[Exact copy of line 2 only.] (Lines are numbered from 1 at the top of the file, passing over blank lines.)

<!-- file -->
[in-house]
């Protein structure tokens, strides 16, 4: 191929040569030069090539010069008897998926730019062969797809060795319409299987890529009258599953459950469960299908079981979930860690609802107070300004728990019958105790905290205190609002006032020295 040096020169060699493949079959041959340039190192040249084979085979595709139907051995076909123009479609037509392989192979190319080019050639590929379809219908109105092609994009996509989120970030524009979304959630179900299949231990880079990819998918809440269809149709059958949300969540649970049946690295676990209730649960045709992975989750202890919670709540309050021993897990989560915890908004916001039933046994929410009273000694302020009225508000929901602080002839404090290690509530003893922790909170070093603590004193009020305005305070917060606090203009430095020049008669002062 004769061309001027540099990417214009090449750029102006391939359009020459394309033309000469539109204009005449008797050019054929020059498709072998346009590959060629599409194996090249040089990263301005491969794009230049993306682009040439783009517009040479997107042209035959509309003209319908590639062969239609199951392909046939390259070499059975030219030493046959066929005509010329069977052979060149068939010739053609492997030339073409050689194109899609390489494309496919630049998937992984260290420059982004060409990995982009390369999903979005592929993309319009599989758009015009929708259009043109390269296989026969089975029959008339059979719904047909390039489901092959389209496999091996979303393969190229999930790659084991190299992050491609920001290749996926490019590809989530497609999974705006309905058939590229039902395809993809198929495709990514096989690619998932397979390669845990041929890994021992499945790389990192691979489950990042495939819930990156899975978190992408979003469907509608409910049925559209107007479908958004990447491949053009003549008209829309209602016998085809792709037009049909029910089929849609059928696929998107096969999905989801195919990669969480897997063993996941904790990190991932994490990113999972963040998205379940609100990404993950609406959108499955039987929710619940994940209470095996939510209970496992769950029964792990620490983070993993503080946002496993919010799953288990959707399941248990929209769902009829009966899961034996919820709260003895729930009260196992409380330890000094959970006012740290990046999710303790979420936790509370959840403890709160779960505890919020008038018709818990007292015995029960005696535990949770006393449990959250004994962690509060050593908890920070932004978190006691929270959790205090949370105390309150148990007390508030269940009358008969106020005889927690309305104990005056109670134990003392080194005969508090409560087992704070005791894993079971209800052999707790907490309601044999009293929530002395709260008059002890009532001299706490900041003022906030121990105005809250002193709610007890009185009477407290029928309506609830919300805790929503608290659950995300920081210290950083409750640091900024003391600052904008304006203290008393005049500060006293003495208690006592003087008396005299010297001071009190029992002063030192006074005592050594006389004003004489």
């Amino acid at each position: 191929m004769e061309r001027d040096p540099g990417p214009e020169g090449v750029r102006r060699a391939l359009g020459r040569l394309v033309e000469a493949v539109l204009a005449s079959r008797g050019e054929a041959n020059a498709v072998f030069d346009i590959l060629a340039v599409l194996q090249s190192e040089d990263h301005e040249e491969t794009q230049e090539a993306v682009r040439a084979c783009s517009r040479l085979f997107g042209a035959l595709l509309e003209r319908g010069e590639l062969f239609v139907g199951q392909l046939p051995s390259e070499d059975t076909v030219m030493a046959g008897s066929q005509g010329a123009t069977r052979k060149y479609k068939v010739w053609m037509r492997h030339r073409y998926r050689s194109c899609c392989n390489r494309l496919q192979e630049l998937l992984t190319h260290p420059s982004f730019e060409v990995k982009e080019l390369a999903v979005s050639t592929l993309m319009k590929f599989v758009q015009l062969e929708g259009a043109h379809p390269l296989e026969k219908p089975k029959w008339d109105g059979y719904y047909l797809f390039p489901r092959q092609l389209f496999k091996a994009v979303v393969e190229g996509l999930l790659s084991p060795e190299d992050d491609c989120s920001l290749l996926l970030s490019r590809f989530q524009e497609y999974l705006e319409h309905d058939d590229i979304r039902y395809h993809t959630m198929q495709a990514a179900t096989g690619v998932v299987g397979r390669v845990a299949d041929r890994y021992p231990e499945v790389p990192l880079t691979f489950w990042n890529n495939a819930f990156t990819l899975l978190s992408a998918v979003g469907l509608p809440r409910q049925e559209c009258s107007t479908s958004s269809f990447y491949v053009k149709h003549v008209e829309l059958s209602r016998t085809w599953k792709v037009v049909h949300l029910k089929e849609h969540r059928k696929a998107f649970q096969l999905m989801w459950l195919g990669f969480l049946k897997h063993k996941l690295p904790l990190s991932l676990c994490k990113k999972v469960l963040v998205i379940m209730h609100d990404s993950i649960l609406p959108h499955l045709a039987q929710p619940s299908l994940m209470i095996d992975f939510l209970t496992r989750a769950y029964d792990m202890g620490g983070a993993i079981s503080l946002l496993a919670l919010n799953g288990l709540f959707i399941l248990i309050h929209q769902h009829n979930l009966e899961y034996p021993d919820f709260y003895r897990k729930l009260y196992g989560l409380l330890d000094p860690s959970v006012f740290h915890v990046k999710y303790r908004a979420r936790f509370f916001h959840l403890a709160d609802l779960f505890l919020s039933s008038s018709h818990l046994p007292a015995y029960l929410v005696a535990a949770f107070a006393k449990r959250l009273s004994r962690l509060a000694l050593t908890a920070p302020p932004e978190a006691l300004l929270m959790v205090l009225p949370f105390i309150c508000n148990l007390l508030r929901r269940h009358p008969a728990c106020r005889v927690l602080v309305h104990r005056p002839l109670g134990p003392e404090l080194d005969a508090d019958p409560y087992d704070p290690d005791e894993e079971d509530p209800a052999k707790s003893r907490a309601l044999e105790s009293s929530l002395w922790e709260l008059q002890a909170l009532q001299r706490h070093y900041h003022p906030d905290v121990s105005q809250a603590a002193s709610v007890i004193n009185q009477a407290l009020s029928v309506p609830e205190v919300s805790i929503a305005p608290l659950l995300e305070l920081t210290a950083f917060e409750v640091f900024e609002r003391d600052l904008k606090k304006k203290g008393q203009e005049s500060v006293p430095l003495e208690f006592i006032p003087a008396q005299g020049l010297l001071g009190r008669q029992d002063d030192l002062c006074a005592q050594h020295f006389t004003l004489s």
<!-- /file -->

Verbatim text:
């Protein structure tokens, strides 16, 4: 191929040569030069090539010069008897998926730019062969797809060795319409299987890529009258599953459950469960299908079981979930860690609802107070300004728990019958105790905290205190609002006032020295 040096020169060699493949079959041959340039190192040249084979085979595709139907051995076909123009479609037509392989192979190319080019050639590929379809219908109105092609994009996509989120970030524009979304959630179900299949231990880079990819998918809440269809149709059958949300969540649970049946690295676990209730649960045709992975989750202890919670709540309050021993897990989560915890908004916001039933046994929410009273000694302020009225508000929901602080002839404090290690509530003893922790909170070093603590004193009020305005305070917060606090203009430095020049008669002062 004769061309001027540099990417214009090449750029102006391939359009020459394309033309000469539109204009005449008797050019054929020059498709072998346009590959060629599409194996090249040089990263301005491969794009230049993306682009040439783009517009040479997107042209035959509309003209319908590639062969239609199951392909046939390259070499059975030219030493046959066929005509010329069977052979060149068939010739053609492997030339073409050689194109899609390489494309496919630049998937992984260290420059982004060409990995982009390369999903979005592929993309319009599989758009015009929708259009043109390269296989026969089975029959008339059979719904047909390039489901092959389209496999091996979303393969190229999930790659084991190299992050491609920001290749996926490019590809989530497609999974705006309905058939590229039902395809993809198929495709990514096989690619998932397979390669845990041929890994021992499945790389990192691979489950990042495939819930990156899975978190992408979003469907509608409910049925559209107007479908958004990447491949053009003549008209829309209602016998085809792709037009049909029910089929849609059928696929998107096969999905989801195919990669969480897997063993996941904790990190991932994490990113999972963040998205379940609100990404993950609406959108499955039987929710619940994940209470095996939510209970496992769950029964792990620490983070993993503080946002496993919010799953288990959707399941248990929209769902009829009966899961034996919820709260003895729930009260196992409380330890000094959970006012740290990046999710303790979420936790509370959840403890709160779960505890919020008038018709818990007292015995029960005696535990949770006393449990959250004994962690509060050593908890920070932004978190006691929270959790205090949370105390309150148990007390508030269940009358008969106020005889927690309305104990005056109670134990003392080194005969508090409560087992704070005791894993079971209800052999707790907490309601044999009293929530002395709260008059002890009532001299706490900041003022906030121990105005809250002193709610007890009185009477407290029928309506609830919300805790929503608290659950995300920081210290950083409750640091900024003391600052904008304006203290008393005049500060006293003495208690006592003087008396005299010297001071009190029992002063030192006074005592050594006389004003004489």